One of them said, "Oh sure, everyone knows that."
The other one said, "Well, I didn't know that!"
The first one said, "I was just kidding. I didn't know that either, and I'm wondering how you would know that," as he looked at me.
"Well," I said, "today I was telling my wife about a news story about Muslims killing dogs in Sweden, and I'd read a comment on the article by someone from Sweden saying Muslims are using antifreeze. I told my wife I didn't know what that meant, and she said, 'Yeah, antifreeze is sweet. You have to keep it away from dogs and kids because they want to drink it.'"
One of my co-workers responded, "I wonder what makes it sweet?" And we went off on that tangent. It was just the normal kind of chitchat people do when they work together, but I was able to tell them about the Muslim news without anybody getting their hackles up. I was ready for someone to ask why Muslims would do such a thing, but the conversation went off on another track, so I didn't get a chance. I was going to say, "According to Islamic doctrine, dogs and pigs are considered unclean. So are non-Muslims, by the way."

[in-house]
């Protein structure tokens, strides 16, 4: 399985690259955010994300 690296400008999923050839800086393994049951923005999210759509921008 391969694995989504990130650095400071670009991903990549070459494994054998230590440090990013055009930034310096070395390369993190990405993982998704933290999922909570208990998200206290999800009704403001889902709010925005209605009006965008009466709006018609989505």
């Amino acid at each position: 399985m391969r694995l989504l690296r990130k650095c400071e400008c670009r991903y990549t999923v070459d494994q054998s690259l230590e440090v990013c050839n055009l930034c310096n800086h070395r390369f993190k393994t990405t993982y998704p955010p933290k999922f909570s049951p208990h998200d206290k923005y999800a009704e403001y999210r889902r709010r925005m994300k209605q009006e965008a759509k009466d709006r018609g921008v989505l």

This is a simple idea. What I was telling them was, "I found out today antifreeze is sweet." As the accompanying backstory to saying that, I told them what I really wanted them to know: Muslims in Sweden are poisoning dogs. I thought this might be a principle all of us could use.
One of the best ways to change the way someone thinks about Islam is to slip small facts into their minds here and there and give them time to come to the conclusion on their own that Islam is a problem. Embedding a fact within a story about something else is one way to do this.